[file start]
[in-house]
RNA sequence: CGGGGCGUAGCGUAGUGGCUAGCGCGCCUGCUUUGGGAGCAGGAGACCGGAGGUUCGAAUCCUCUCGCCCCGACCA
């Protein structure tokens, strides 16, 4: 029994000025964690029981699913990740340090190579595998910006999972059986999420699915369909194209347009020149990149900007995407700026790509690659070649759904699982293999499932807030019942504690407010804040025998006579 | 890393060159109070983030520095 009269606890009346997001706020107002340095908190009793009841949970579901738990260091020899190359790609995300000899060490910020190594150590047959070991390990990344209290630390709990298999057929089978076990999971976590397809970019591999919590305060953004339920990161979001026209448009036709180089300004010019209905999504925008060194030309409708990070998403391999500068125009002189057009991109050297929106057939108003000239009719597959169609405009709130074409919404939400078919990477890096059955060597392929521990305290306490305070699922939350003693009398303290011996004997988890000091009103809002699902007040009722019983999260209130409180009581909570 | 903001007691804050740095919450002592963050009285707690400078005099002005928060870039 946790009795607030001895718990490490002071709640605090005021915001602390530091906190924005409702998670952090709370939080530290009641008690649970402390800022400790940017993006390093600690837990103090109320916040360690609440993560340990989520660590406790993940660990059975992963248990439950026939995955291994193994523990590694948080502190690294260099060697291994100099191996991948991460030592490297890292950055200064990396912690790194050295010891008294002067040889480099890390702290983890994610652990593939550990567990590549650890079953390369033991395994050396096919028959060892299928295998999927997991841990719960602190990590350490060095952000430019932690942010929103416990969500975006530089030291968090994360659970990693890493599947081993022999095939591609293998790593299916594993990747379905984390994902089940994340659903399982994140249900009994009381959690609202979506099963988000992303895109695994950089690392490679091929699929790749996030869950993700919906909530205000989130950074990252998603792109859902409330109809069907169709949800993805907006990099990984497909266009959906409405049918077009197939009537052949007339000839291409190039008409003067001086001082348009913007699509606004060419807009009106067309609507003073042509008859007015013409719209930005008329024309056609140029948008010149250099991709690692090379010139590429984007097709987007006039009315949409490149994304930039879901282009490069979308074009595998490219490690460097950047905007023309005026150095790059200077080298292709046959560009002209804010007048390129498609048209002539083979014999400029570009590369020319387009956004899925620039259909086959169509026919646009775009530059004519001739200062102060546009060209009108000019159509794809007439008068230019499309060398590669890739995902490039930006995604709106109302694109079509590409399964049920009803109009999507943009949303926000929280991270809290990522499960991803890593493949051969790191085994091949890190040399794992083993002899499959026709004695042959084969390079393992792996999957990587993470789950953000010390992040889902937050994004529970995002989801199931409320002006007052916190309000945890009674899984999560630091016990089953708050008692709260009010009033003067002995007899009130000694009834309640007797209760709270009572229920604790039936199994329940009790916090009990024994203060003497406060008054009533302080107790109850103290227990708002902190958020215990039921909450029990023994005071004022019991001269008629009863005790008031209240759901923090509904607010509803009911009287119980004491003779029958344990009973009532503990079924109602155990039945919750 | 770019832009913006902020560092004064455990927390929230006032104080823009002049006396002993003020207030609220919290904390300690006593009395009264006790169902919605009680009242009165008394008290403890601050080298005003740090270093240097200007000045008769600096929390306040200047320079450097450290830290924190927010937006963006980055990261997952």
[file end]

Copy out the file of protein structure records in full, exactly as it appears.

[in-house]
RNA sequence: CGGGGCGUAGCGUAGUGGCUAGCGCGCCUGCUUUGGGAGCAGGAGACCGGAGGUUCGAAUCCUCUCGCCCCGACCA
């Protein structure tokens, strides 16, 4: 029994000025964690029981699913990740340090190579595998910006999972059986999420699915369909194209347009020149990149900007995407700026790509690659070649759904699982293999499932807030019942504690407010804040025998006579 | 890393060159109070983030520095 009269606890009346997001706020107002340095908190009793009841949970579901738990260091020899190359790609995300000899060490910020190594150590047959070991390990990344209290630390709990298999057929089978076990999971976590397809970019591999919590305060953004339920990161979001026209448009036709180089300004010019209905999504925008060194030309409708990070998403391999500068125009002189057009991109050297929106057939108003000239009719597959169609405009709130074409919404939400078919990477890096059955060597392929521990305290306490305070699922939350003693009398303290011996004997988890000091009103809002699902007040009722019983999260209130409180009581909570 | 903001007691804050740095919450002592963050009285707690400078005099002005928060870039 946790009795607030001895718990490490002071709640605090005021915001602390530091906190924005409702998670952090709370939080530290009641008690649970402390800022400790940017993006390093600690837990103090109320916040360690609440993560340990989520660590406790993940660990059975992963248990439950026939995955291994193994523990590694948080502190690294260099060697291994100099191996991948991460030592490297890292950055200064990396912690790194050295010891008294002067040889480099890390702290983890994610652990593939550990567990590549650890079953390369033991395994050396096919028959060892299928295998999927997991841990719960602190990590350490060095952000430019932690942010929103416990969500975006530089030291968090994360659970990693890493599947081993022999095939591609293998790593299916594993990747379905984390994902089940994340659903399982994140249900009994009381959690609202979506099963988000992303895109695994950089690392490679091929699929790749996030869950993700919906909530205000989130950074990252998603792109859902409330109809069907169709949800993805907006990099990984497909266009959906409405049918077009197939009537052949007339000839291409190039008409003067001086001082348009913007699509606004060419807009009106067309609507003073042509008859007015013409719209930005008329024309056609140029948008010149250099991709690692090379010139590429984007097709987007006039009315949409490149994304930039879901282009490069979308074009595998490219490690460097950047905007023309005026150095790059200077080298292709046959560009002209804010007048390129498609048209002539083979014999400029570009590369020319387009956004899925620039259909086959169509026919646009775009530059004519001739200062102060546009060209009108000019159509794809007439008068230019499309060398590669890739995902490039930006995604709106109302694109079509590409399964049920009803109009999507943009949303926000929280991270809290990522499960991803890593493949051969790191085994091949890190040399794992083993002899499959026709004695042959084969390079393992792996999957990587993470789950953000010390992040889902937050994004529970995002989801199931409320002006007052916190309000945890009674899984999560630091016990089953708050008692709260009010009033003067002995007899009130000694009834309640007797209760709270009572229920604790039936199994329940009790916090009990024994203060003497406060008054009533302080107790109850103290227990708002902190958020215990039921909450029990023994005071004022019991001269008629009863005790008031209240759901923090509904607010509803009911009287119980004491003779029958344990009973009532503990079924109602155990039945919750 | 770019832009913006902020560092004064455990927390929230006032104080823009002049006396002993003020207030609220919290904390300690006593009395009264006790169902919605009680009242009165008394008290403890601050080298005003740090270093240097200007000045008769600096929390306040200047320079450097450290830290924190927010937006963006980055990261997952």